Not Just Fat Cats
While "say on pay" votes apply to top executives, other provisions of the Obama-Frank plan affect rank-and-file employees. Financial firms must report incentive compensation--including such routine items as commissions and performance bonuses--for every employee. Financial regulators could prohibit "unreasonable incentives" for any employees. If regulators think commissions are too high or bonuses are poorly calibrated, they can order revisions.
Rank-and-file employees outside the financial industry would not be regulated directly--at least not yet. But rules on senior executives influence how corporations pay other employees. Security and Exchange Commission (SEC) rules require corporations to explain the objectives, design, and elements of their overall compensation program in disclosing the pay of senior executives. Thus, new rules imposed on corporate compensation committees interact directly with overall compensation plans. Limits on top executives roll down to the rank-and-file.
Existing Tax Rules Distort Pay Practices
Corporate critics claim some compensation incentives (such as stock options) encourage managers to take undue risks affecting the entire company in order to meet personal performance goals. However, the emphasis on incentive compensation springs significantly from a 1993 law intended to limit executive compensation.
Section 162(m) of the tax code limits deductible salaries to $1 million but allows unlimited deductions for performance-based compensation. The result, as an SEC official noted, is that options exploded: "[T]he tax law tilted compensation practices away from salary ... in favor of performance-based compensation to which the cap didn't apply, such as stock options."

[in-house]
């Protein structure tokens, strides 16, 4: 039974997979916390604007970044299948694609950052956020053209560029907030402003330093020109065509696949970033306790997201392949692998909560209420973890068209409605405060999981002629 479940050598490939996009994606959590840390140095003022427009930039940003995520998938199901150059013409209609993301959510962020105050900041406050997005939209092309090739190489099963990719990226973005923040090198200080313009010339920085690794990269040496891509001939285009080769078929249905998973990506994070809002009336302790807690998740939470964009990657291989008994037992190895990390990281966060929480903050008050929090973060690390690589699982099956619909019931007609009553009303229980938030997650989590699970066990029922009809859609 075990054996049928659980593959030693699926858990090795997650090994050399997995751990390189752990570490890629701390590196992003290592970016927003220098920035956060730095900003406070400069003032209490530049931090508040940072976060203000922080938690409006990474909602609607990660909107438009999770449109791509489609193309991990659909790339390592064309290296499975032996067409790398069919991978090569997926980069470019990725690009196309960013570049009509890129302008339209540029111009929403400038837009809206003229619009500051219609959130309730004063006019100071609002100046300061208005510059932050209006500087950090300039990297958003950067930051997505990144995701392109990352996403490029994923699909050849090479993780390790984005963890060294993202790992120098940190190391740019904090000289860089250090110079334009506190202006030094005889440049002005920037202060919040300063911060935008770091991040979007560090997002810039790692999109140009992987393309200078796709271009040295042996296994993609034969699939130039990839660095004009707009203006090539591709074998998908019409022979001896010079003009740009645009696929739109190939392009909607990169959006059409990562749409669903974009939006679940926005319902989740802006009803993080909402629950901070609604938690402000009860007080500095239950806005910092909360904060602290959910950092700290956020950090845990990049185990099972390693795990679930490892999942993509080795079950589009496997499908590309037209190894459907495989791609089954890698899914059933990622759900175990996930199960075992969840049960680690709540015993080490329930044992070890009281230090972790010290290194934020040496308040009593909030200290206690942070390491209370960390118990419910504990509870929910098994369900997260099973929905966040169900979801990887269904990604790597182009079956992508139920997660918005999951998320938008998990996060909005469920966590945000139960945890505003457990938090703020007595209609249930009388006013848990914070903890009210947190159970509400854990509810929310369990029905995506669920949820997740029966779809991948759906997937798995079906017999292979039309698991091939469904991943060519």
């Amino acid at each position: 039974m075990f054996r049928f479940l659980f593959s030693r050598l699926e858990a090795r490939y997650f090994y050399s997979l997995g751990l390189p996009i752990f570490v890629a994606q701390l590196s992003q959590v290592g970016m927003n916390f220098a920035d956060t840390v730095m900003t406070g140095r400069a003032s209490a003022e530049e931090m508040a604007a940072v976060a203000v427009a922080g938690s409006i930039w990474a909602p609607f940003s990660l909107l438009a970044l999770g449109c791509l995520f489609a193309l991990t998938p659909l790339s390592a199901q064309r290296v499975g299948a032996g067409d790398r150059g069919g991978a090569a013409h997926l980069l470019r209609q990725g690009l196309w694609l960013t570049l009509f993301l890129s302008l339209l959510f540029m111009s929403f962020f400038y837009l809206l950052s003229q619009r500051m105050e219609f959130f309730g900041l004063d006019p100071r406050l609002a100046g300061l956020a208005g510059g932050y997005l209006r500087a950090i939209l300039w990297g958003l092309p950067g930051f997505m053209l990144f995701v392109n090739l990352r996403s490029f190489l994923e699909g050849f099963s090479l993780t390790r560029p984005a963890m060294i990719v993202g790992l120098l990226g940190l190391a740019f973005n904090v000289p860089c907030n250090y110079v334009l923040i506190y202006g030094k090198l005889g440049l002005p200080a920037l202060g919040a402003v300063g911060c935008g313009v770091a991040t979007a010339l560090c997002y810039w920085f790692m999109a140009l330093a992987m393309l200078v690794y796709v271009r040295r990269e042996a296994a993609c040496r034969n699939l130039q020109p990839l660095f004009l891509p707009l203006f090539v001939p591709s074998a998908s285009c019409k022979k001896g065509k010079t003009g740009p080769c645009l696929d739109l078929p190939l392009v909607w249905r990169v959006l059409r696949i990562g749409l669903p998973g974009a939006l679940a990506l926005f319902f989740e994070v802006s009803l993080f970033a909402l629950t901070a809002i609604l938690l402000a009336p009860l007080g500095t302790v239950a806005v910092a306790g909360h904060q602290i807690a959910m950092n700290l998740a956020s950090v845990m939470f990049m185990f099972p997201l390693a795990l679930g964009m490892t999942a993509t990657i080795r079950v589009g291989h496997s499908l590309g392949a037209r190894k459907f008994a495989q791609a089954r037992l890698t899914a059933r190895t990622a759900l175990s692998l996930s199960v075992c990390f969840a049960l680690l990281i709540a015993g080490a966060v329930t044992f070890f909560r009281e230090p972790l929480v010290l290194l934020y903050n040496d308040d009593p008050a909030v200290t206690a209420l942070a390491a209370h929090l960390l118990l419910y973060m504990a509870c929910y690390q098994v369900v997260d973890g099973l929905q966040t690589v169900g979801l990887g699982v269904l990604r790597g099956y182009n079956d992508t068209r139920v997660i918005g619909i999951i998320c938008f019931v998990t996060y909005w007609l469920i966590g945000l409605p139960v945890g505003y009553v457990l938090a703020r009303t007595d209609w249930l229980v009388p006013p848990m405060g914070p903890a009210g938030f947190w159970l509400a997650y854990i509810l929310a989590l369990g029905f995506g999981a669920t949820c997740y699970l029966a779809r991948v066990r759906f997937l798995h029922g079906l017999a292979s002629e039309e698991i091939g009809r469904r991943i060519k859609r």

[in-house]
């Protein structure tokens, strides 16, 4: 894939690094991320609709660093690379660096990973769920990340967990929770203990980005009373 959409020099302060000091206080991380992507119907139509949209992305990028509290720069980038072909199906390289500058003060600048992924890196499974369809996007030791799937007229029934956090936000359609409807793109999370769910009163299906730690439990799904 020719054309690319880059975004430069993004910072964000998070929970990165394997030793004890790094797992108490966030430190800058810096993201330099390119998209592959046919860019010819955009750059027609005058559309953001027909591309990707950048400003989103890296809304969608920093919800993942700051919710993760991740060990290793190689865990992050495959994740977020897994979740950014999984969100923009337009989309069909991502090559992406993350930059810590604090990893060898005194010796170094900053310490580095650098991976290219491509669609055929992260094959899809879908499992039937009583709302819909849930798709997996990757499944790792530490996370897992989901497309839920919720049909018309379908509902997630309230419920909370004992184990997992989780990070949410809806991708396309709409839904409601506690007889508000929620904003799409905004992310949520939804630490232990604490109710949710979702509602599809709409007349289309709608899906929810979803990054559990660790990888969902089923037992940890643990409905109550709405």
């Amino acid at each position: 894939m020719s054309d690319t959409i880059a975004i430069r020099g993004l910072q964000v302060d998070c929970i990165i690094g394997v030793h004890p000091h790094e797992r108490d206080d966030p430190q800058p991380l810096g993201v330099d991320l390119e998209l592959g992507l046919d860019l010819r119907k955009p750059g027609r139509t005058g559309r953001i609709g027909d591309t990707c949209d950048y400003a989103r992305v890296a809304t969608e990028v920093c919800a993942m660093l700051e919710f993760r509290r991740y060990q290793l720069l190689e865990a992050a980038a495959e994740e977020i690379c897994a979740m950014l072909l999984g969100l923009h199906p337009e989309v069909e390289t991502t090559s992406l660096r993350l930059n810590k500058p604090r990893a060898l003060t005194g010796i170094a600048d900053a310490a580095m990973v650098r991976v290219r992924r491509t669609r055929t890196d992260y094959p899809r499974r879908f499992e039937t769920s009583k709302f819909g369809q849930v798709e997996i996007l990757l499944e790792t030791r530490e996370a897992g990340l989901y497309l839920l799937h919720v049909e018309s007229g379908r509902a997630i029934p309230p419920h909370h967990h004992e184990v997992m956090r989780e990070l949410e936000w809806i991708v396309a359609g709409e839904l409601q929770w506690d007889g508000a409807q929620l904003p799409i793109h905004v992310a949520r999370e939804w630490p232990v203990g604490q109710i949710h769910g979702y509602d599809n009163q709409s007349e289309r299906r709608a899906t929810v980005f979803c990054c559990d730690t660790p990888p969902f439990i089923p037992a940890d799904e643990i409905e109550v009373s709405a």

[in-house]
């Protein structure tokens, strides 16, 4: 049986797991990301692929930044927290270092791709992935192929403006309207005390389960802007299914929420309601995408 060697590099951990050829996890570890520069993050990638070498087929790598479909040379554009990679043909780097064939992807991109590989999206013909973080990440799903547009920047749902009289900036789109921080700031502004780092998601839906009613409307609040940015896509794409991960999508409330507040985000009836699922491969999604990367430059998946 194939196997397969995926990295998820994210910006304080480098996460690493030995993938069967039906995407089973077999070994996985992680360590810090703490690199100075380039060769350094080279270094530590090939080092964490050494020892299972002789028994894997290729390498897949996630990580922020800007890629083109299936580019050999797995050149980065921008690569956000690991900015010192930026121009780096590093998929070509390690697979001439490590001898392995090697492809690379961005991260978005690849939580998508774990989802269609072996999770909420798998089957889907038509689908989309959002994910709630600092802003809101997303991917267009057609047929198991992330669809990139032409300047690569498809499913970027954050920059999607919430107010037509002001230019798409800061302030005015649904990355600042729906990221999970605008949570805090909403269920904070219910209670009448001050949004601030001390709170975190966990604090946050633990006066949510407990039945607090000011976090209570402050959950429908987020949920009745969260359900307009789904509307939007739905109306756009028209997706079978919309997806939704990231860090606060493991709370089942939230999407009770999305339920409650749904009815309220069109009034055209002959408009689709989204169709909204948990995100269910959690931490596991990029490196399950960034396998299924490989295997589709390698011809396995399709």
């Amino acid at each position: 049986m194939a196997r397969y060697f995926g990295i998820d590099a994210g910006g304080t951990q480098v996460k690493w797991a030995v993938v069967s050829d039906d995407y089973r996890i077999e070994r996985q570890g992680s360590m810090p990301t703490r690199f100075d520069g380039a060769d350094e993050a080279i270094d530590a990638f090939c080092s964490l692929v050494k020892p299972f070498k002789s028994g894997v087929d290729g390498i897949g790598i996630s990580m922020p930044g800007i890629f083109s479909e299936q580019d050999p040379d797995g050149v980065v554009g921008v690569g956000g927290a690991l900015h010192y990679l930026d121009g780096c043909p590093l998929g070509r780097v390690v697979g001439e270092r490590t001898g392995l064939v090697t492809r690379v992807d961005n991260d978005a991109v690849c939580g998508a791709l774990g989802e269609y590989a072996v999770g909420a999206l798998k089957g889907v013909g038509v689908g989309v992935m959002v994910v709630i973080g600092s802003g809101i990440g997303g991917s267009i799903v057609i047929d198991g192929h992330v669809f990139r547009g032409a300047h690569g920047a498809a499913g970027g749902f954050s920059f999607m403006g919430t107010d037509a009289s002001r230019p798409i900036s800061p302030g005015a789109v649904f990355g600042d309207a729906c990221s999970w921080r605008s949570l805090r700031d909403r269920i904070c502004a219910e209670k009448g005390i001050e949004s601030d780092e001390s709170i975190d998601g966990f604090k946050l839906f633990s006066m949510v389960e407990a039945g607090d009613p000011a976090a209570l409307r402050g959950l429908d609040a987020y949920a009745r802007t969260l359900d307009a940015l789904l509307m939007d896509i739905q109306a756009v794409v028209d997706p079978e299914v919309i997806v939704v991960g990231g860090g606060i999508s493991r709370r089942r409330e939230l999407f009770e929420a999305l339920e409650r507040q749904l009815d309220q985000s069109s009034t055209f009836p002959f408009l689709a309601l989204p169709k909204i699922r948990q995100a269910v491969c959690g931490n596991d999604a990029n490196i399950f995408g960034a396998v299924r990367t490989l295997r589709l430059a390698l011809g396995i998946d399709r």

Moreover, the 1993 law produced the opposite of its intended results. Executive compensation increased, and the disparity between executive and rank-and-file salaries grew.
Rather than removing perverse government incentives, the Obama-Frank plan attempts to solve problems caused significantly by existing regulation with more regulation. New regulations are unlikely to have a better result; most likely they will have spectacular failures of their own. Policymakers should cover their ears and avoid any tempting siren calls for even more government regulation of private-sector pay.
Keeping the Czar's Boot out of the Door
Americans are understandably disfturbed when taxpayer-supported companies pay outsized bonuses. But government regulation of private-sector pay is no solution. Existing tax law encourages excessive focus on executive bonuses. Additional government intervention will imbalance corporate governance and further distort pay practices.
Rather than dictating private-sector pay, policymakers should re-examine the pernicious effects of existing tax incentives on executive pay. Rather than increasing involvement in private-sector decisions, policymakers should make government policies neutral as to pay structures and allow private-sector owners and managers to design differing pay systems for different companies and objectives.
David M. Mason is a Senior Visiting Fellow in the Thomas A. Roe Institute for Economic Policy Studies at The Heritage Foundation.